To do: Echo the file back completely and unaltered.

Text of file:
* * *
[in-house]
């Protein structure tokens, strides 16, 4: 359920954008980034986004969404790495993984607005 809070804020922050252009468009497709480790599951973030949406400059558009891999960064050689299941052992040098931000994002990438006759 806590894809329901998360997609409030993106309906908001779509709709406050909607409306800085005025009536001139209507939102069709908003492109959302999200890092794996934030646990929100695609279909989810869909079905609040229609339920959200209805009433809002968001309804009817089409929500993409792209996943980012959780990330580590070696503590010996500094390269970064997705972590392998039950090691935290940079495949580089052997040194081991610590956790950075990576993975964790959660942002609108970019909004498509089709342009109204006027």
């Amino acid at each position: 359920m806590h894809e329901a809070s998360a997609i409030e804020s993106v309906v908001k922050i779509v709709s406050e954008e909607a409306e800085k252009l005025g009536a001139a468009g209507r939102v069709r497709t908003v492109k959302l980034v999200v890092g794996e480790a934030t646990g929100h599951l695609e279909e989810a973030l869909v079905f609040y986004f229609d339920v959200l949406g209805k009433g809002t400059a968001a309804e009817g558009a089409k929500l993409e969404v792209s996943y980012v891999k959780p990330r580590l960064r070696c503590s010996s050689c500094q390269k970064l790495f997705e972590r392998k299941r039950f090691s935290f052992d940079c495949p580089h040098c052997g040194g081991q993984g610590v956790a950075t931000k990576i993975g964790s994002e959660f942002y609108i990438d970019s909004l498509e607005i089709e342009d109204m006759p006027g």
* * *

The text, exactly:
[in-house]
């Protein structure tokens, strides 16, 4: 359920954008980034986004969404790495993984607005 809070804020922050252009468009497709480790599951973030949406400059558009891999960064050689299941052992040098931000994002990438006759 806590894809329901998360997609409030993106309906908001779509709709406050909607409306800085005025009536001139209507939102069709908003492109959302999200890092794996934030646990929100695609279909989810869909079905609040229609339920959200209805009433809002968001309804009817089409929500993409792209996943980012959780990330580590070696503590010996500094390269970064997705972590392998039950090691935290940079495949580089052997040194081991610590956790950075990576993975964790959660942002609108970019909004498509089709342009109204006027």
């Amino acid at each position: 359920m806590h894809e329901a809070s998360a997609i409030e804020s993106v309906v908001k922050i779509v709709s406050e954008e909607a409306e800085k252009l005025g009536a001139a468009g209507r939102v069709r497709t908003v492109k959302l980034v999200v890092g794996e480790a934030t646990g929100h599951l695609e279909e989810a973030l869909v079905f609040y986004f229609d339920v959200l949406g209805k009433g809002t400059a968001a309804e009817g558009a089409k929500l993409e969404v792209s996943y980012v891999k959780p990330r580590l960064r070696c503590s010996s050689c500094q390269k970064l790495f997705e972590r392998k299941r039950f090691s935290f052992d940079c495949p580089h040098c052997g040194g081991q993984g610590v956790a950075t931000k990576i993975g964790s994002e959660f942002y609108i990438d970019s909004l498509e607005i089709e342009d109204m006759p006027g």